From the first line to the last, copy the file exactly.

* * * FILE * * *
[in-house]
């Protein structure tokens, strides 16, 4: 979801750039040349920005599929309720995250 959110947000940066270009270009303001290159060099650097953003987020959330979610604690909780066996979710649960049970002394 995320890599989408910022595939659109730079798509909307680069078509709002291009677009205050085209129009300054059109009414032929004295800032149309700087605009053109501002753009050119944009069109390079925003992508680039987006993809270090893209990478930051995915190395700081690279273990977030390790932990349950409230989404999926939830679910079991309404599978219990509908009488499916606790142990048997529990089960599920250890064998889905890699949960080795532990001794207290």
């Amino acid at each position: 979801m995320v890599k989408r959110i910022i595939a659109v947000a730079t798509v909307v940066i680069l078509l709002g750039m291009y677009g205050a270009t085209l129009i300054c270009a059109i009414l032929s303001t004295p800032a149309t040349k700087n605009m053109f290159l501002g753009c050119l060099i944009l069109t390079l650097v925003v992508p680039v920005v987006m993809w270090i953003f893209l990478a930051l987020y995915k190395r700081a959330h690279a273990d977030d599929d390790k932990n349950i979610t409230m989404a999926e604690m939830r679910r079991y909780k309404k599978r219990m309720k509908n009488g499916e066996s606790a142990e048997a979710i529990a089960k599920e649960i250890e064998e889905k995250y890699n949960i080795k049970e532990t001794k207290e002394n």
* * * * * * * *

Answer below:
[in-house]
């Protein structure tokens, strides 16, 4: 979801750039040349920005599929309720995250 959110947000940066270009270009303001290159060099650097953003987020959330979610604690909780066996979710649960049970002394 995320890599989408910022595939659109730079798509909307680069078509709002291009677009205050085209129009300054059109009414032929004295800032149309700087605009053109501002753009050119944009069109390079925003992508680039987006993809270090893209990478930051995915190395700081690279273990977030390790932990349950409230989404999926939830679910079991309404599978219990509908009488499916606790142990048997529990089960599920250890064998889905890699949960080795532990001794207290």
């Amino acid at each position: 979801m995320v890599k989408r959110i910022i595939a659109v947000a730079t798509v909307v940066i680069l078509l709002g750039m291009y677009g205050a270009t085209l129009i300054c270009a059109i009414l032929s303001t004295p800032a149309t040349k700087n605009m053109f290159l501002g753009c050119l060099i944009l069109t390079l650097v925003v992508p680039v920005v987006m993809w270090i953003f893209l990478a930051l987020y995915k190395r700081a959330h690279a273990d977030d599929d390790k932990n349950i979610t409230m989404a999926e604690m939830r679910r079991y909780k309404k599978r219990m309720k509908n009488g499916e066996s606790a142990e048997a979710i529990a089960k599920e649960i250890e064998e889905k995250y890699n949960i080795k049970e532990t001794k207290e002394n």